A tale of fish and a fish tale

By Joanne Bander | Oct 10, 2011

Ellen gave me a summer of fish tales when she, a summer friend from Spruce Head, surprised us in Miami one late spring morning en route to a nearby conference.  Heavy in hand from her recent week in Maine was the brochure for the new Port Clyde Fisherman Community Supported Fish.

“How about sharing a half share of the catch,” she suggested. “Just $90 each. We pick up the fish each Wednesday afternoon at the Good Tern Coop in Rockland."

“What kind of fish,” I asked, not yet convinced and with out the necessary eye glasses to read the brochure for myself.  At this point my interest was more about friendship than fish, and my own commitment of both time and money to support local farmers and fisherman in every way I could.  

“Well, it will be different every week, a whole fish.”

I made a leap of faith and said yes, already feeling my stomach clench at the thought of tying myself up around a Wednesday afternoon pick-up and then not knowing what to do with what I collected.  I was heading to Maine in time for the first pick-up of 12, June 18, and we agreed that I would collect the fish and we’d eat it together when she arrived that Friday.

Ellen wrote out the check for her share, leaving me responsible for sending in the contract, and we took off to visit art museums and drop her at the conference.  When I sat down with the form the next morning I learned what we had really committed to: 12 weeks of wild-caught fish harvested by the Midcoast Fishermen’s Cooperative of Port Clyde, Maine with our share consisting of five to six pounds of a variety of haddock, cod, flounder, hake, dabs, gray sole, monkfish, Pollock and redfish.  Not on the list were the swordfish, salmon or shellfish that were my normal purchases. But all but a couple — dabs and gray sole — were fish that had grabbed my line those many years  ago when I spent virtually every Saturday or Sunday from late spring into fall, other than when saved by summer camp, out fishing with my father.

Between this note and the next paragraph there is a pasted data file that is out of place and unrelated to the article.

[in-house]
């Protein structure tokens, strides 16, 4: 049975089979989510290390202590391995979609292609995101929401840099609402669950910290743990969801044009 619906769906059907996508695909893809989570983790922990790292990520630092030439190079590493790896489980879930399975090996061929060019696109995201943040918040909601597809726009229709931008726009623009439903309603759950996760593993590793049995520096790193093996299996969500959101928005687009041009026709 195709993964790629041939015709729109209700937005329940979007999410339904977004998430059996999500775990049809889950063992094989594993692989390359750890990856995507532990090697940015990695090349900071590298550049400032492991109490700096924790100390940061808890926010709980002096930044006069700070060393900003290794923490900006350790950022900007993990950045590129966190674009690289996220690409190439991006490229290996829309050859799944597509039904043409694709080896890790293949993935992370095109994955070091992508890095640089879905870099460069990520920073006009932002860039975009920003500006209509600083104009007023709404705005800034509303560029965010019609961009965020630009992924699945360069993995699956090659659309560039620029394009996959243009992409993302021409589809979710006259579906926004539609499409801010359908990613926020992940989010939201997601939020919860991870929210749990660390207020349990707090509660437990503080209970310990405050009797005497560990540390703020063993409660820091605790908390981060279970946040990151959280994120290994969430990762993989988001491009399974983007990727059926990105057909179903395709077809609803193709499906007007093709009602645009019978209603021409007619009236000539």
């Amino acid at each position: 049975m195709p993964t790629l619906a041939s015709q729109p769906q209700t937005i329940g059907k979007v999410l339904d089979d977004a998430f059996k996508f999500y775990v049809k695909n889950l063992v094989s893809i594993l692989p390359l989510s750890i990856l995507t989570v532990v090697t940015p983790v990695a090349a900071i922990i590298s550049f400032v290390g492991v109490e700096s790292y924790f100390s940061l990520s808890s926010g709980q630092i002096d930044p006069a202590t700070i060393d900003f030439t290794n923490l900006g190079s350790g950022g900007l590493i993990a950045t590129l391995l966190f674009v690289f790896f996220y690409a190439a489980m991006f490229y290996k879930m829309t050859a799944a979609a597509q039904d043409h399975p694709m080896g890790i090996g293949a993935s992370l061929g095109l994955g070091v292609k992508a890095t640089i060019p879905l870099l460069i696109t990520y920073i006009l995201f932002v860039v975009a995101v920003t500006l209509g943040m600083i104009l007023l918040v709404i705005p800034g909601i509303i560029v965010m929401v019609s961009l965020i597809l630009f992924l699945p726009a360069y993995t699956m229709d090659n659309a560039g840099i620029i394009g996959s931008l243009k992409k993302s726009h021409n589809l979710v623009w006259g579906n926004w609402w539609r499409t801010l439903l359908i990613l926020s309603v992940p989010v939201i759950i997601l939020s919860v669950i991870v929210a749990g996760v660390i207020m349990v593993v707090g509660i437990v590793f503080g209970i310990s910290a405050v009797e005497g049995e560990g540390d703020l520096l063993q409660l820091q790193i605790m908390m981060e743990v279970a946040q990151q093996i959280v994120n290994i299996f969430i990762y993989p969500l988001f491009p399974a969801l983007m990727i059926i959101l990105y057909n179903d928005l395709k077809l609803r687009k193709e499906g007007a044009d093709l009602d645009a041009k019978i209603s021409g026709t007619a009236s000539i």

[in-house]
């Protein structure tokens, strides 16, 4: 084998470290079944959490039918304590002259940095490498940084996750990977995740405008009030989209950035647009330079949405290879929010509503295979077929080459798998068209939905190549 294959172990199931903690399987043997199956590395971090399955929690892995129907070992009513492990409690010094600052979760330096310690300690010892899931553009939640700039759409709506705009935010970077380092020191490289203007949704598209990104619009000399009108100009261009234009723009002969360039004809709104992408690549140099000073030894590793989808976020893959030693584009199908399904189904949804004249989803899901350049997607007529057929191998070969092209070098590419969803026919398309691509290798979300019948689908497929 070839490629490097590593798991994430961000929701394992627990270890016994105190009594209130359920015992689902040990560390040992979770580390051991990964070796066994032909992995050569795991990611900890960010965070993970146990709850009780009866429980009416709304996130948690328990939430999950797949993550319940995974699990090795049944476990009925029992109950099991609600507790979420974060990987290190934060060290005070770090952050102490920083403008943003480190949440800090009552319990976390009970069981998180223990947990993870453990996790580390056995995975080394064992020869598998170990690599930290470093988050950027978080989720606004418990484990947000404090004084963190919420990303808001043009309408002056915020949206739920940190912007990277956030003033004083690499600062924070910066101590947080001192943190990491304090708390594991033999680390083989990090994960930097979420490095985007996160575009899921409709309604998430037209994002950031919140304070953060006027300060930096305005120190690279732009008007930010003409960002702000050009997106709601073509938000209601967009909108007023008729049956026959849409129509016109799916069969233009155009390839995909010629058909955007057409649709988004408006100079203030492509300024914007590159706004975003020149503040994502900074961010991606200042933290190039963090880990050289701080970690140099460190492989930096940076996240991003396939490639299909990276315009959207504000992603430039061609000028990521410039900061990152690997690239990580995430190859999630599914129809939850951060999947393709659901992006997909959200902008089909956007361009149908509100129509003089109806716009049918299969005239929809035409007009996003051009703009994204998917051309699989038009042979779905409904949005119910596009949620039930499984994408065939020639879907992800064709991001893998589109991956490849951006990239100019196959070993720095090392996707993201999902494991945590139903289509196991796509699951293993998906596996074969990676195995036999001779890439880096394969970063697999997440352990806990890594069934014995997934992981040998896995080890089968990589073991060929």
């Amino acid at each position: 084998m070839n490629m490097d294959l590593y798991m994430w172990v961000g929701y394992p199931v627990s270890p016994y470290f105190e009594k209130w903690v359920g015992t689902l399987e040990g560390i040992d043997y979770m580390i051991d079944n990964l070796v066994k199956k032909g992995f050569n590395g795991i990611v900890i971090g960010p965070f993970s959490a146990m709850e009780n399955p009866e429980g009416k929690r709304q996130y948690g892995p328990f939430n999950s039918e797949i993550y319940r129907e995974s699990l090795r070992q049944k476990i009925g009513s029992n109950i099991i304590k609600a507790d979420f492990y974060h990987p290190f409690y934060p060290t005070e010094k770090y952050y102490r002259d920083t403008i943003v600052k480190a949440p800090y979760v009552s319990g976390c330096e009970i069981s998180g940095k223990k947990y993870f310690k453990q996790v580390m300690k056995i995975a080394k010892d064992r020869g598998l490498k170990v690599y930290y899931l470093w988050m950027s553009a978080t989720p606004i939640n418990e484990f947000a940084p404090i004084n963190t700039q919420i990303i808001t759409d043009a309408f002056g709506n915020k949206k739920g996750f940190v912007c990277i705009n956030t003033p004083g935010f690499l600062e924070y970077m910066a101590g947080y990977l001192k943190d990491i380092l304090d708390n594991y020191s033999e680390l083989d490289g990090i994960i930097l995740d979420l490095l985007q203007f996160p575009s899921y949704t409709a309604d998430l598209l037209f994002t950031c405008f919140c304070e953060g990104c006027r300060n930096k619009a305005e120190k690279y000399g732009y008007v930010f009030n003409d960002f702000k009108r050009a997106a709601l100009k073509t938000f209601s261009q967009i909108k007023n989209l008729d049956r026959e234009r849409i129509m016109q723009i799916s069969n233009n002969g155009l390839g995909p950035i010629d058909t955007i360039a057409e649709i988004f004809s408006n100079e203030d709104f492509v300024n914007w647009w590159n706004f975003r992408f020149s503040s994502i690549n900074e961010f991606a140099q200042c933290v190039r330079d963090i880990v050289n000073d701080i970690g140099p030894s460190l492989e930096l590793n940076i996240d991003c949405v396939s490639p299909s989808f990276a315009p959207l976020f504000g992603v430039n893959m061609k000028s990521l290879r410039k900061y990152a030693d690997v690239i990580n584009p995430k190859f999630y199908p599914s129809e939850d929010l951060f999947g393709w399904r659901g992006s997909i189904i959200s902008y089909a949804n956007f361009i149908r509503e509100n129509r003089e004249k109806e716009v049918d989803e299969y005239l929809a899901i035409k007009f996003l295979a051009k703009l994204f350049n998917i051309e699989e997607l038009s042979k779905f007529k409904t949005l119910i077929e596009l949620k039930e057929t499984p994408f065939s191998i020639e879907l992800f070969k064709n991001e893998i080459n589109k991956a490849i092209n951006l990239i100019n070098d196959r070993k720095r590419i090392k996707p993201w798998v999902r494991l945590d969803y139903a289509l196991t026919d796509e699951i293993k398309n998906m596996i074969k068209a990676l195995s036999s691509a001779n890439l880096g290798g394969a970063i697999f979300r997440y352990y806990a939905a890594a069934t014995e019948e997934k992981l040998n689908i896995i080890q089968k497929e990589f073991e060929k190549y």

What was his escape from a business he hated was my opportunity to spend one-on-one time with him.  I knew all about the sea worms that others now dig for in the low-tide mudflats of my Spruce Head home, how to put them on hooks, how to troll and ground fish, the dead weight of a shark vs. the energetic fight of a haddock, yanking the line just so to firm up the hook.  And I remembered the sweet flavor of those freshly caught fish.  But what I certainly did not know anything about was what to do with the fish once landed.  That was Daddy’s department.   

June 18 dawned sunny and hot and I spent the day in summer mode — a workout, a walk and hours of gardening. Freshly bathed and dressed for the evening out, too stiff even to get out of the car, I arrived at the Good Tern parking lot around 4:30, stressed at my effort to make sure I got there in time, small cooler with ice pack in the back since I would not get home until late.

“Hi, I am here to collect my fish,” I announced from my rolled down window to the jean-attired woman on the back of the truck.

“Just a minute,” she responded, while she checked her list.  “Mrs. Bander, here’s your fish”, she responded, pulling out from the cooler a plastic bag with tag and large tail at the crease.  “But how did you know who I am,” I questioned even ahead of asking about what kind of fish it was, knowing by the people behind me that I was certainly not the last delivery of the day.